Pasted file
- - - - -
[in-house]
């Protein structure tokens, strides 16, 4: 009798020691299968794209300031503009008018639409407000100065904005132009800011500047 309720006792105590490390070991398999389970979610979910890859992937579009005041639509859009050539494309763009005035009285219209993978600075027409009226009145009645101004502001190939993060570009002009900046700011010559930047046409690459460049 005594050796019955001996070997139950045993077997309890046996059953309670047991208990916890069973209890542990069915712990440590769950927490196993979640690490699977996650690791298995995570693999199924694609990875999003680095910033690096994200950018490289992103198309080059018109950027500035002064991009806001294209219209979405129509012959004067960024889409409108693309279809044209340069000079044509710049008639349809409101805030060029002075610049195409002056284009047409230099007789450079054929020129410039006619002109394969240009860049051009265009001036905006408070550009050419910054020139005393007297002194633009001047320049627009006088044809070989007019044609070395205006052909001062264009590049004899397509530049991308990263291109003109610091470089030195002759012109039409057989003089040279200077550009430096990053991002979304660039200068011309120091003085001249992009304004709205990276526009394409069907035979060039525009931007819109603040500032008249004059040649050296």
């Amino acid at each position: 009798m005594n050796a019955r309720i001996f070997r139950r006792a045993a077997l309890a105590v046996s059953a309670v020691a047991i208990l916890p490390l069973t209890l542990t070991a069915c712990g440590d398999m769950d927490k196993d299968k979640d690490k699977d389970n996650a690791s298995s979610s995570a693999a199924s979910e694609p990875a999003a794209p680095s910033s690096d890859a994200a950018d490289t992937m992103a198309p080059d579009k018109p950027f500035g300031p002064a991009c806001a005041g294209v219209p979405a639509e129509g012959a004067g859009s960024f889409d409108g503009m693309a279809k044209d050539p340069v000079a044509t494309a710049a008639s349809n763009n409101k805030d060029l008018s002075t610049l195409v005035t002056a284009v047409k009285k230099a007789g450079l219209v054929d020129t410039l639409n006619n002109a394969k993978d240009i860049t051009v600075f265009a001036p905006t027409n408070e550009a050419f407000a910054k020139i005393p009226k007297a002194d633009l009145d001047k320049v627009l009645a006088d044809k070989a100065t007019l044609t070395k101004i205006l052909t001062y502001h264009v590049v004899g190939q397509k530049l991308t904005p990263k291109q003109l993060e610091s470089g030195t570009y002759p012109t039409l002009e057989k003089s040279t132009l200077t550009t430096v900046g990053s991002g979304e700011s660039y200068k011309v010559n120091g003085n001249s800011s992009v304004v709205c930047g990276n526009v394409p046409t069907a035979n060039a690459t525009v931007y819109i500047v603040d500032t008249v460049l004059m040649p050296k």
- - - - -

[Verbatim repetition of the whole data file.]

[in-house]
């Protein structure tokens, strides 16, 4: 009798020691299968794209300031503009008018639409407000100065904005132009800011500047 309720006792105590490390070991398999389970979610979910890859992937579009005041639509859009050539494309763009005035009285219209993978600075027409009226009145009645101004502001190939993060570009002009900046700011010559930047046409690459460049 005594050796019955001996070997139950045993077997309890046996059953309670047991208990916890069973209890542990069915712990440590769950927490196993979640690490699977996650690791298995995570693999199924694609990875999003680095910033690096994200950018490289992103198309080059018109950027500035002064991009806001294209219209979405129509012959004067960024889409409108693309279809044209340069000079044509710049008639349809409101805030060029002075610049195409002056284009047409230099007789450079054929020129410039006619002109394969240009860049051009265009001036905006408070550009050419910054020139005393007297002194633009001047320049627009006088044809070989007019044609070395205006052909001062264009590049004899397509530049991308990263291109003109610091470089030195002759012109039409057989003089040279200077550009430096990053991002979304660039200068011309120091003085001249992009304004709205990276526009394409069907035979060039525009931007819109603040500032008249004059040649050296």
């Amino acid at each position: 009798m005594n050796a019955r309720i001996f070997r139950r006792a045993a077997l309890a105590v046996s059953a309670v020691a047991i208990l916890p490390l069973t209890l542990t070991a069915c712990g440590d398999m769950d927490k196993d299968k979640d690490k699977d389970n996650a690791s298995s979610s995570a693999a199924s979910e694609p990875a999003a794209p680095s910033s690096d890859a994200a950018d490289t992937m992103a198309p080059d579009k018109p950027f500035g300031p002064a991009c806001a005041g294209v219209p979405a639509e129509g012959a004067g859009s960024f889409d409108g503009m693309a279809k044209d050539p340069v000079a044509t494309a710049a008639s349809n763009n409101k805030d060029l008018s002075t610049l195409v005035t002056a284009v047409k009285k230099a007789g450079l219209v054929d020129t410039l639409n006619n002109a394969k993978d240009i860049t051009v600075f265009a001036p905006t027409n408070e550009a050419f407000a910054k020139i005393p009226k007297a002194d633009l009145d001047k320049v627009l009645a006088d044809k070989a100065t007019l044609t070395k101004i205006l052909t001062y502001h264009v590049v004899g190939q397509k530049l991308t904005p990263k291109q003109l993060e610091s470089g030195t570009y002759p012109t039409l002009e057989k003089s040279t132009l200077t550009t430096v900046g990053s991002g979304e700011s660039y200068k011309v010559n120091g003085n001249s800011s992009v304004v709205c930047g990276n526009v394409p046409t069907a035979n060039a690459t525009v931007y819109i500047v603040d500032t008249v460049l004059m040649p050296k």